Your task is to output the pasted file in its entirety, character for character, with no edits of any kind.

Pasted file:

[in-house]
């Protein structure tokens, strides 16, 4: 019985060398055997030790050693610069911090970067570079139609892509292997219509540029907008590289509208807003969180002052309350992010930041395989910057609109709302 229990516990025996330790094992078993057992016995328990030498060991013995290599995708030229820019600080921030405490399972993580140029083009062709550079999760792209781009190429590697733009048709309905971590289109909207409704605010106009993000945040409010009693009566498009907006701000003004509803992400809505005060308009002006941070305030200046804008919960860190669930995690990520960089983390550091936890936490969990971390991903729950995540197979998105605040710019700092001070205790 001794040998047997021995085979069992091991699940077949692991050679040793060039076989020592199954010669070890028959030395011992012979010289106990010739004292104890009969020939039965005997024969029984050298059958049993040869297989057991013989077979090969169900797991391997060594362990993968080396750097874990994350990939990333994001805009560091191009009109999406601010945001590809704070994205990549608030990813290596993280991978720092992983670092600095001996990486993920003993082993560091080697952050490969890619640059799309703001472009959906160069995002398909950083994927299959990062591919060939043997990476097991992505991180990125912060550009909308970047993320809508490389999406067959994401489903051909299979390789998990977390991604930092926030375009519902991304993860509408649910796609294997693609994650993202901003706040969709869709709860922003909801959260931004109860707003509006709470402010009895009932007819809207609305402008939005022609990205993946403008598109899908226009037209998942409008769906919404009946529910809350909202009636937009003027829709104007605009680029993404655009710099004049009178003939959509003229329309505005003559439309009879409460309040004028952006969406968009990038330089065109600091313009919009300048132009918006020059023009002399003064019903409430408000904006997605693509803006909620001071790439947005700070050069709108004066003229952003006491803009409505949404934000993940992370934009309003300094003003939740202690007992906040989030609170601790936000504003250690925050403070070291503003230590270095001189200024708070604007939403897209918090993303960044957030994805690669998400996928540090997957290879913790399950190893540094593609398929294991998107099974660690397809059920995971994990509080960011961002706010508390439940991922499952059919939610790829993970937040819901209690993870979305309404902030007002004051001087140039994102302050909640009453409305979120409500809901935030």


[in-house]
């Protein structure tokens, strides 16, 4: 019985060398055997030790050693610069911090970067570079139609892509292997219509540029907008590289509208807003969180002052309350992010930041395989910057609109709302 229990516990025996330790094992078993057992016995328990030498060991013995290599995708030229820019600080921030405490399972993580140029083009062709550079999760792209781009190429590697733009048709309905971590289109909207409704605010106009993000945040409010009693009566498009907006701000003004509803992400809505005060308009002006941070305030200046804008919960860190669930995690990520960089983390550091936890936490969990971390991903729950995540197979998105605040710019700092001070205790 001794040998047997021995085979069992091991699940077949692991050679040793060039076989020592199954010669070890028959030395011992012979010289106990010739004292104890009969020939039965005997024969029984050298059958049993040869297989057991013989077979090969169900797991391997060594362990993968080396750097874990994350990939990333994001805009560091191009009109999406601010945001590809704070994205990549608030990813290596993280991978720092992983670092600095001996990486993920003993082993560091080697952050490969890619640059799309703001472009959906160069995002398909950083994927299959990062591919060939043997990476097991992505991180990125912060550009909308970047993320809508490389999406067959994401489903051909299979390789998990977390991604930092926030375009519902991304993860509408649910796609294997693609994650993202901003706040969709869709709860922003909801959260931004109860707003509006709470402010009895009932007819809207609305402008939005022609990205993946403008598109899908226009037209998942409008769906919404009946529910809350909202009636937009003027829709104007605009680029993404655009710099004049009178003939959509003229329309505005003559439309009879409460309040004028952006969406968009990038330089065109600091313009919009300048132009918006020059023009002399003064019903409430408000904006997605693509803006909620001071790439947005700070050069709108004066003229952003006491803009409505949404934000993940992370934009309003300094003003939740202690007992906040989030609170601790936000504003250690925050403070070291503003230590270095001189200024708070604007939403897209918090993303960044957030994805690669998400996928540090997957290879913790399950190893540094593609398929294991998107099974660690397809059920995971994990509080960011961002706010508390439940991922499952059919939610790829993970937040819901209690993870979305309404902030007002004051001087140039994102302050909640009453409305979120409500809901935030």